Is expensive better than amazing?
Or does being expensive make it amazing?
How we perceive and value products has become how we perceive and value people. The first time I saw the headline “How To Look Expensive,” I laughed. Then I started to see it more often, with more areas of life tagged onto it.
How to make your home look expensive.
How to look expensive at work.
How to look expensive on a budget.
Get the guide to look expensive.
A Google search reveals the questions we care about, and people are asking:
Can I look expensive if I’m not rich?
How can I make my face look expensive?
What hair looks expensive?
Maybe “expensive” is shorthand for being classy, intelligent, graceful, charming, and confident – all the things that can’t be bought.
But we keep trying to buy it.
I’m not surprised by our desire to project a certain image of wealth. It’s the result of us equating a person’s net worth with their worth as a human being. Still, knowing why we do what we do doesn’t make it any less sad.
And I am sad, because recently I found out that someone close to me prefers that I buy them cakes over me making them cakes, simply because the bought cake is expensive, and expensive is impressive. Oh, they don’t mind the FREE cake I make them at all. They admit they love the flavors and textures, the creativity, and even the look.
It’s just that – you know – it’s free.
Free, like the promotional pens you might have laying around your house, announcing car insurance you’ll never need. The pen is useful and you expect it to be there when you jot down notes, and you might even get annoyed if you don’t have a freebie pen floating around to serve your life.
Free is basically the stuff that junks up your drawers, but you keep around for your own benefit. It was a revelation seeing me and my cake being relegated to the junk drawer – things that are valuable enough to be there, but not valuable enough to be displayed.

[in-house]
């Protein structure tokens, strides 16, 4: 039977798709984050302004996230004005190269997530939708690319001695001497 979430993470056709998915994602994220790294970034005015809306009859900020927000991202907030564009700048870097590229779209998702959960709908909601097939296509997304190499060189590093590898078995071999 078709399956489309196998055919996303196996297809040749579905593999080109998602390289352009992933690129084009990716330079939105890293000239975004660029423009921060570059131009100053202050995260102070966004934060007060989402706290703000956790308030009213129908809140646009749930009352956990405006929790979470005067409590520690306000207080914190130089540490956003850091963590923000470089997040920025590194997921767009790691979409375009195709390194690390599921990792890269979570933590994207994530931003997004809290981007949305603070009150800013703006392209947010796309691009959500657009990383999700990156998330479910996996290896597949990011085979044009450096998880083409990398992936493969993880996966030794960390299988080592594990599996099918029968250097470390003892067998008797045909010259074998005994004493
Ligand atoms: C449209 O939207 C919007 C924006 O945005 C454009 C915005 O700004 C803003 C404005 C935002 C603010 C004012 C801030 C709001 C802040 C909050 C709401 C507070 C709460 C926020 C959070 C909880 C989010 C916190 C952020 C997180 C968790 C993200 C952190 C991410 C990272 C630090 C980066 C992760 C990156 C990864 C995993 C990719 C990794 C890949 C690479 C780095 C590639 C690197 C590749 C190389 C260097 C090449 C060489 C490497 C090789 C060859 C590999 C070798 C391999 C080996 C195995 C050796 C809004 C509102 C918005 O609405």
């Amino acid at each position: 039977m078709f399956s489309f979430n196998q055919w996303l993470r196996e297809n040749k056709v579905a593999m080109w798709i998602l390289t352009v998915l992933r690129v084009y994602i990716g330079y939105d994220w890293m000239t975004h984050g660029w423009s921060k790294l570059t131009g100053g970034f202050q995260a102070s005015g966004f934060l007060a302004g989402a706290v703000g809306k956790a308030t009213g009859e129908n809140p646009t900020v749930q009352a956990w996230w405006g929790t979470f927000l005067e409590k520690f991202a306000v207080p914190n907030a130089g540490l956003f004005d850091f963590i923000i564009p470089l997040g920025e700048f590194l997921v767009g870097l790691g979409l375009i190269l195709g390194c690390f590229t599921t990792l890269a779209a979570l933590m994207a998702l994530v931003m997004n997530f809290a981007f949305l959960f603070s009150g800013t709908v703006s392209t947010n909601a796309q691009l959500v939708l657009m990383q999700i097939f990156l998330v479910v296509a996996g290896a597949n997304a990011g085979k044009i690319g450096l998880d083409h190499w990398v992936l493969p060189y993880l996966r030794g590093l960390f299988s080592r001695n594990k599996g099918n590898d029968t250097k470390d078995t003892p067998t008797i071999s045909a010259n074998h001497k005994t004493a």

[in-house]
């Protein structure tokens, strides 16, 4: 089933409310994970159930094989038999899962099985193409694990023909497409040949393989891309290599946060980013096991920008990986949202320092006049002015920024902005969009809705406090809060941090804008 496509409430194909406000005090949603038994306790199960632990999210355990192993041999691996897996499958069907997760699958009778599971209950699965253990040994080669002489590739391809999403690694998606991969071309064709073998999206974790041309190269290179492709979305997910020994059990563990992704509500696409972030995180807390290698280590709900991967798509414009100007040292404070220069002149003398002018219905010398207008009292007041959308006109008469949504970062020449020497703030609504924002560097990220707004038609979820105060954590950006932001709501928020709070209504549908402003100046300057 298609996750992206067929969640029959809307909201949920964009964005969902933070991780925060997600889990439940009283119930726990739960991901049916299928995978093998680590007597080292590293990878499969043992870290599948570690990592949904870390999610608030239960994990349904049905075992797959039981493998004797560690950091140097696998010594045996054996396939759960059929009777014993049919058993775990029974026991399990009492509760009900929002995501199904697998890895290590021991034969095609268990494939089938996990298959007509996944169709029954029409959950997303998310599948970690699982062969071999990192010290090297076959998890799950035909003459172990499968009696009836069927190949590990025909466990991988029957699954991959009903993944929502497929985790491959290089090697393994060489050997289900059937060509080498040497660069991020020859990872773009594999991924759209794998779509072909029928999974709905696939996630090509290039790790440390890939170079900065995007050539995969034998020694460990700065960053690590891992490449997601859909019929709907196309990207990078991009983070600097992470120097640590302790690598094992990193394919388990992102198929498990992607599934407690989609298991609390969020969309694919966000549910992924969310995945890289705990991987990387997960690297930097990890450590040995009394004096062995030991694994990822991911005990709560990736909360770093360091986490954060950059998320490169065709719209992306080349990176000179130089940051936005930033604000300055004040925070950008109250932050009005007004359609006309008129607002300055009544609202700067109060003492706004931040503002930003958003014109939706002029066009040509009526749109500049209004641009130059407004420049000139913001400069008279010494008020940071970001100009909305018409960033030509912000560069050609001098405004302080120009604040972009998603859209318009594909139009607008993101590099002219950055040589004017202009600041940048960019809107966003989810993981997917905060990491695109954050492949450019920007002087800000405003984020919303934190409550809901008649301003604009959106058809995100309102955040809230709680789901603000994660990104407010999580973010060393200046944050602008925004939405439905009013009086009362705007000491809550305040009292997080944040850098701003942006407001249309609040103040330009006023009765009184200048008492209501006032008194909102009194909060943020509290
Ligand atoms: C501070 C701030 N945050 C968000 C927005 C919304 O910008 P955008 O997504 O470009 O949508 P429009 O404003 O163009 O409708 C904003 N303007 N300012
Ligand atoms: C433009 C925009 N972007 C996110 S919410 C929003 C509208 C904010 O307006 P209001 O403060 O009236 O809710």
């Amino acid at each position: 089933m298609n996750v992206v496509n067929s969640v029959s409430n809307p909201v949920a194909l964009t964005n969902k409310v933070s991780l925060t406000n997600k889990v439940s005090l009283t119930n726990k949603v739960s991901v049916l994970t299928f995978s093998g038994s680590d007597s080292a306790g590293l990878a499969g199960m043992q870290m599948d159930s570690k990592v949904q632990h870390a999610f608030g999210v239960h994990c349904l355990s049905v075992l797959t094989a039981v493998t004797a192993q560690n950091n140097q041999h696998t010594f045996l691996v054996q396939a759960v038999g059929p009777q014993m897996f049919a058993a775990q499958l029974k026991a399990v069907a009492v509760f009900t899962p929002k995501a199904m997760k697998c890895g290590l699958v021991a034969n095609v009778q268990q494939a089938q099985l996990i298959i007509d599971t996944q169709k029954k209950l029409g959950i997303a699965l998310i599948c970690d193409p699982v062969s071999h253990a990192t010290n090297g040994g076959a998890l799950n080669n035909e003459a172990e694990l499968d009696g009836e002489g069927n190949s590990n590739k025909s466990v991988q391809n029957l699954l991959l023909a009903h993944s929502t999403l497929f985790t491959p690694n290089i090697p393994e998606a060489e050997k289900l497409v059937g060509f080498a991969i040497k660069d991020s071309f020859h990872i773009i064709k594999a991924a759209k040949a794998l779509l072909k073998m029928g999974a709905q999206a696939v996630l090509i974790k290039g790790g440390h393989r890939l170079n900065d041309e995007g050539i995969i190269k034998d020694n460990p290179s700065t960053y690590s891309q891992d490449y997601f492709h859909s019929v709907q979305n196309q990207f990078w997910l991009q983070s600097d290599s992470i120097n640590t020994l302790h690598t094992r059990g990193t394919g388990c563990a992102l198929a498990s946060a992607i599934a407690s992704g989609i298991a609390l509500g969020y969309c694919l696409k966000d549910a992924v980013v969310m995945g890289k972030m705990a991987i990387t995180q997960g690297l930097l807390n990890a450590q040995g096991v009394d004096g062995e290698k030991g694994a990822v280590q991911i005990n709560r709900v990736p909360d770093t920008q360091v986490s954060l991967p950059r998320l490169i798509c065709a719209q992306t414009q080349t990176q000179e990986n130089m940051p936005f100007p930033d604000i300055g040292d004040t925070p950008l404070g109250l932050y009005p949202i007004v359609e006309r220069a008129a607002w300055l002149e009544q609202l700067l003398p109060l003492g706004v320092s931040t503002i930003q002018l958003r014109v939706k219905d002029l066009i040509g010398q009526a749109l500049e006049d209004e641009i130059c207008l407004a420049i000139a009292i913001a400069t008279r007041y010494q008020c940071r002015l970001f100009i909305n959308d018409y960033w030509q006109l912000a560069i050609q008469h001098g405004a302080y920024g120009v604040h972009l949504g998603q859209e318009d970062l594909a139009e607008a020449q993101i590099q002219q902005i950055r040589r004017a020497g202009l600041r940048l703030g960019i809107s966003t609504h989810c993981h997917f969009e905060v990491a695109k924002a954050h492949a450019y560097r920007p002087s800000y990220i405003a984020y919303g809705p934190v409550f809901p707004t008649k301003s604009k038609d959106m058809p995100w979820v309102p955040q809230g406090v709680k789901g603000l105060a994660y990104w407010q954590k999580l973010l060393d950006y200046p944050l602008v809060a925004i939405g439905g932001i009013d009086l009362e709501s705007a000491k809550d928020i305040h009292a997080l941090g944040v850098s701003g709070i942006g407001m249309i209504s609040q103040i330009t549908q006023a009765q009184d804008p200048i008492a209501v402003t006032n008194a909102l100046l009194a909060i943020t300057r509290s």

None of that stuff is truly free. There is a cost to make those freebie pens, and likewise, there is a cost to free cake! Not just the immediate cost of ingredients, time, and effort, but the cost of spending all those years – half of my life! – working to gain and apply more pastry knowledge. And sure, I “know my worth” and all, and I do know how to price out my pastries, but who makes a cake as a gift then charges the recipient for it? Or, who acts so gauche to give a gift but announce how much you would have charged for it?
It’s a tough world when cake gets no respect unless it has a hefty price tag on it.
If it’s that hard for cake, it’s that much harder for people.
No wonder the internet is full of advice on how to look expensive.
Here’s a trick to make cake look expensive: Handle it the same way you would handle yourself if you were walking down a red carpet with hundreds of cameras flashing at you.
You would be clean.
You would be composed.
You would make sure everything about your look has a purpose, is perfectly in place, and only enhances, not detracts.
If you’re not feeling creative, keep decor to a minimum and adorn with some gold-leaf. This way, the blank expanse highlights the gold and announces to everyone – Look! it‘s EXPENSIVE.